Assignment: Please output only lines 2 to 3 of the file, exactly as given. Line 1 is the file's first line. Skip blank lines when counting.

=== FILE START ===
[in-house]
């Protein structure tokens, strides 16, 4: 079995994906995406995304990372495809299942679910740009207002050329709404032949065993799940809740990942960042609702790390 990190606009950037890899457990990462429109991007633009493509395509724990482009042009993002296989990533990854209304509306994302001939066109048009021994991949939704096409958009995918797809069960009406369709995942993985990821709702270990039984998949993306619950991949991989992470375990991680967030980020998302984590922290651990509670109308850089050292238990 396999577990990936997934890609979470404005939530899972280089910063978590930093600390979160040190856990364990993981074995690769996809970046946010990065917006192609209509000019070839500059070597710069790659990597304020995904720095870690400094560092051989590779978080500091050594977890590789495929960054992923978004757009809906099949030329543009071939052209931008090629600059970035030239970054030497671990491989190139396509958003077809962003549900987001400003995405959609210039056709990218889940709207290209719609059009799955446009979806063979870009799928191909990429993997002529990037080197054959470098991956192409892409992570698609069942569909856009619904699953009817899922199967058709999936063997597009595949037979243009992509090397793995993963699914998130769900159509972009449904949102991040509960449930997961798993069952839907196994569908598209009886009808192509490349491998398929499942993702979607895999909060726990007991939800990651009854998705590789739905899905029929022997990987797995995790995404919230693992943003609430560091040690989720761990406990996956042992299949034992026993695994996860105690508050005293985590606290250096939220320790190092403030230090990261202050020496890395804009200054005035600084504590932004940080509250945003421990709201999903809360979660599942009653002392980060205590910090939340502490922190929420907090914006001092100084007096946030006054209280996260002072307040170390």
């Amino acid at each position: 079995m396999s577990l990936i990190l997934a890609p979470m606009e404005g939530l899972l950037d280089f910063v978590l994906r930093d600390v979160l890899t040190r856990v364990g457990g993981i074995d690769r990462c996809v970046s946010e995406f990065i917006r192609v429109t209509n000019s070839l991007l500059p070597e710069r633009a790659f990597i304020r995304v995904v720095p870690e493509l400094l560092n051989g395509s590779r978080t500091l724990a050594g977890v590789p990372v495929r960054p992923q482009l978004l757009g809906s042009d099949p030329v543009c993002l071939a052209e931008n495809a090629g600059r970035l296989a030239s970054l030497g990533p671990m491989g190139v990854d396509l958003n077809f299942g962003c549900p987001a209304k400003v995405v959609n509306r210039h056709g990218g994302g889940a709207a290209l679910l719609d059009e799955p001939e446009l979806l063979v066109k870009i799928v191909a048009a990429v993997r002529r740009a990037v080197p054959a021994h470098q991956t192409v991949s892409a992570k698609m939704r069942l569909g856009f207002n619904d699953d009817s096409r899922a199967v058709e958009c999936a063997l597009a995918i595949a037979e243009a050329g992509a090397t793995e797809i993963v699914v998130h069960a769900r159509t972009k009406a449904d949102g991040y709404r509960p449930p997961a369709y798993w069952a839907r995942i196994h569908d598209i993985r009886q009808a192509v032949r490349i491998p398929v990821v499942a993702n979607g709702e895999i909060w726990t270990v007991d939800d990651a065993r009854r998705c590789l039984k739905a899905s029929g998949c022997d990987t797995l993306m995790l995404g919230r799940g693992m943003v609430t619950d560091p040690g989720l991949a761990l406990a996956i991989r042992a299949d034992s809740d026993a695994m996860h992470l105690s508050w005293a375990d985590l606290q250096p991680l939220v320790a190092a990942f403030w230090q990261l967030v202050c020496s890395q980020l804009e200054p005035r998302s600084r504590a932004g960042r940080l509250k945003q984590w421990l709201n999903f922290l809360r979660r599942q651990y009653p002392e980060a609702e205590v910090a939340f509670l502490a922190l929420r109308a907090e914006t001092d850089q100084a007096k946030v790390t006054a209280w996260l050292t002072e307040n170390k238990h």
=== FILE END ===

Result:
């Protein structure tokens, strides 16, 4: 079995994906995406995304990372495809299942679910740009207002050329709404032949065993799940809740990942960042609702790390 990190606009950037890899457990990462429109991007633009493509395509724990482009042009993002296989990533990854209304509306994302001939066109048009021994991949939704096409958009995918797809069960009406369709995942993985990821709702270990039984998949993306619950991949991989992470375990991680967030980020998302984590922290651990509670109308850089050292238990 396999577990990936997934890609979470404005939530899972280089910063978590930093600390979160040190856990364990993981074995690769996809970046946010990065917006192609209509000019070839500059070597710069790659990597304020995904720095870690400094560092051989590779978080500091050594977890590789495929960054992923978004757009809906099949030329543009071939052209931008090629600059970035030239970054030497671990491989190139396509958003077809962003549900987001400003995405959609210039056709990218889940709207290209719609059009799955446009979806063979870009799928191909990429993997002529990037080197054959470098991956192409892409992570698609069942569909856009619904699953009817899922199967058709999936063997597009595949037979243009992509090397793995993963699914998130769900159509972009449904949102991040509960449930997961798993069952839907196994569908598209009886009808192509490349491998398929499942993702979607895999909060726990007991939800990651009854998705590789739905899905029929022997990987797995995790995404919230693992943003609430560091040690989720761990406990996956042992299949034992026993695994996860105690508050005293985590606290250096939220320790190092403030230090990261202050020496890395804009200054005035600084504590932004940080509250945003421990709201999903809360979660599942009653002392980060205590910090939340502490922190929420907090914006001092100084007096946030006054209280996260002072307040170390």
């Amino acid at each position: 079995m396999s577990l990936i990190l997934a890609p979470m606009e404005g939530l899972l950037d280089f910063v978590l994906r930093d600390v979160l890899t040190r856990v364990g457990g993981i074995d690769r990462c996809v970046s946010e995406f990065i917006r192609v429109t209509n000019s070839l991007l500059p070597e710069r633009a790659f990597i304020r995304v995904v720095p870690e493509l400094l560092n051989g395509s590779r978080t500091l724990a050594g977890v590789p990372v495929r960054p992923q482009l978004l757009g809906s042009d099949p030329v543009c993002l071939a052209e931008n495809a090629g600059r970035l296989a030239s970054l030497g990533p671990m491989g190139v990854d396509l958003n077809f299942g962003c549900p987001a209304k400003v995405v959609n509306r210039h056709g990218g994302g889940a709207a290209l679910l719609d059009e799955p001939e446009l979806l063979v066109k870009i799928v191909a048009a990429v993997r002529r740009a990037v080197p054959a021994h470098q991956t192409v991949s892409a992570k698609m939704r069942l569909g856009f207002n619904d699953d009817s096409r899922a199967v058709e958009c999936a063997l597009a995918i595949a037979e243009a050329g992509a090397t793995e797809i993963v699914v998130h069960a769900r159509t972009k009406a449904d949102g991040y709404r509960p449930p997961a369709y798993w069952a839907r995942i196994h569908d598209i993985r009886q009808a192509v032949r490349i491998p398929v990821v499942a993702n979607g709702e895999i909060w726990t270990v007991d939800d990651a065993r009854r998705c590789l039984k739905a899905s029929g998949c022997d990987t797995l993306m995790l995404g919230r799940g693992m943003v609430t619950d560091p040690g989720l991949a761990l406990a996956i991989r042992a299949d034992s809740d026993a695994m996860h992470l105690s508050w005293a375990d985590l606290q250096p991680l939220v320790a190092a990942f403030w230090q990261l967030v202050c020496s890395q980020l804009e200054p005035r998302s600084r504590a932004g960042r940080l509250k945003q984590w421990l709201n999903f922290l809360r979660r599942q651990y009653p002392e980060a609702e205590v910090a939340f509670l502490a922190l929420r109308a907090e914006t001092d850089q100084a007096k946030v790390t006054a209280w996260l050292t002072e307040n170390k238990h």